The Commonwealth presses the contention that the judgment on this claim below can be affirmed on the basis of how the plaintiff pleaded the case, given that she alleged a failure to warn but did not allege negligent maintenance, and thus did not bring her claim within the ambit of G.L. c. 258, § 10(j)(3). We do not decide the case on this ground. We will construe the allegation of a failure to fulfil a duty to warn, at least for purposes of this proceeding, as implicitly incorporating an allegation that the Commonwealth had a duty to maintain property and that, having failed or refused to do so, a duty to warn the visitor of nonobvious dangers arising from the unmaintained conditions came into being.
However, even treating the plaintiff's pleading in this fashion, the complaint does not state a cause of action under § 10(j)(3) because the plaintiff's claim is not “based on negligent maintenance of public property.” The Commonwealth does not “maintain” the ocean. Given that it does not purport to keep the water in any state of repair, nor is it expected to do so, no “negligent maintenance of public property” is present. The complaint asserts that Wilson's death was attributable to conditions in the water, and, on that basis, neither a failure to maintain nor a breach of a correlative duty to warn can be said to have been the cause of the loss.4
5. Emotional distress. The plaintiff asserts that she suffered emotional distress negligently inflicted by the Commonwealth's employees, and that such distress occurred both as a result of the Commonwealth's negligence toward her son and as a result of the Commonwealth's negligence toward her. With respect to the former claim, § 10(j) bars the claim for the reasons set forth in sections 2 and 3 above. In addition, it is doubtful that the complaint states a cause of action in this regard given the absence of allegations that the plaintiff sustained “physical harm manifested by objective symptomatology,” see Payton v. Abbott Labs, 386 Mass. 540, 557, 437 N.E.2d 171 (1982), as a result of severe mental distress arising from witnessing the negligently caused harm to the child or from arriving on the scene while the child was still there. See Dziokonski v. Babineau, 375 Mass. 555, 568, 380 N.E.2d 1295 (1978); Ferriter v. Daniel O'Connell's Sons, Inc., 381 Mass. 507, 517-518, 413 N.E.2d 690 (1980).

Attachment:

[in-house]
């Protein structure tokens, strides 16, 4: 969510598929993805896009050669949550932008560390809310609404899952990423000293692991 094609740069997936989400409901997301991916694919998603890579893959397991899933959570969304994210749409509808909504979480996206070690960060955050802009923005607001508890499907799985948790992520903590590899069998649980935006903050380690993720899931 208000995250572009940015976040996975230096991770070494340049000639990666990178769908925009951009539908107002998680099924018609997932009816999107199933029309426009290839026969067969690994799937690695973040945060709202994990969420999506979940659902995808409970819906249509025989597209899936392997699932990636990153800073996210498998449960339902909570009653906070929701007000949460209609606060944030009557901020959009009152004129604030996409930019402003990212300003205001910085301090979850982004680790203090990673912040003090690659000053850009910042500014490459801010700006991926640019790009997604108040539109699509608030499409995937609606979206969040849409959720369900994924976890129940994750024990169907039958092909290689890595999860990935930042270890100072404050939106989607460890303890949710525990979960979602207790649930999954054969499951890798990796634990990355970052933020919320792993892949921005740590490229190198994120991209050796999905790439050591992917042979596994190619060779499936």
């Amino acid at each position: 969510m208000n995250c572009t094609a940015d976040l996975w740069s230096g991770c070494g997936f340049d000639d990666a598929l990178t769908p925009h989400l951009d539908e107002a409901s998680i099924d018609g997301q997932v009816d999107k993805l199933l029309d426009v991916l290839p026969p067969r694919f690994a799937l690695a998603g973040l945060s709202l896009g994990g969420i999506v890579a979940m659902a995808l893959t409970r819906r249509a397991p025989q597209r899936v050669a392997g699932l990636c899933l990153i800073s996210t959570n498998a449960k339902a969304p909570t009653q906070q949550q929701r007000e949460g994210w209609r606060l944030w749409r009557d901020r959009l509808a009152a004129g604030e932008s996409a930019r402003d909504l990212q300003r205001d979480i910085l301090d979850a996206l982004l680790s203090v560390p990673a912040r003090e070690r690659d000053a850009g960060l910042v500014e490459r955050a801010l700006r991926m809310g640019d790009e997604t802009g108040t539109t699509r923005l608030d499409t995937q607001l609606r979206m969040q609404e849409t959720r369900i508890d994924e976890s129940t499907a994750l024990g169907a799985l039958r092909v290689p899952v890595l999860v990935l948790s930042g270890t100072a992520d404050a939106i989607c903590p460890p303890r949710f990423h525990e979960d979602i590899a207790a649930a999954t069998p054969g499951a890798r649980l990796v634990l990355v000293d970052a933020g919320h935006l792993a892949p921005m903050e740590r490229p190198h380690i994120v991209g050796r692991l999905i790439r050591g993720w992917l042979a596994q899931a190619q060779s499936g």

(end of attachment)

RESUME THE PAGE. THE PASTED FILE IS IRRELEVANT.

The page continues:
With respect to the claim that the Commonwealth negligently inflicted emotional distress on the plaintiff directly, the complaint alleges that, upon hearing of Wilson's disappearance, the plaintiff rushed to the beach. She observed that officials were conducting a search. With members of her family, she stayed at the beach until 10:00 p.m., at which time beach officials directed her to return to her home. By that time, officials had not recovered Wilson's body. They found the body during the night, but did not notify the plaintiff. The plaintiff returned to the beach in the morning, at which time beach personnel kept her waiting more than thirty minutes, and then told her that they had located Wilson's body.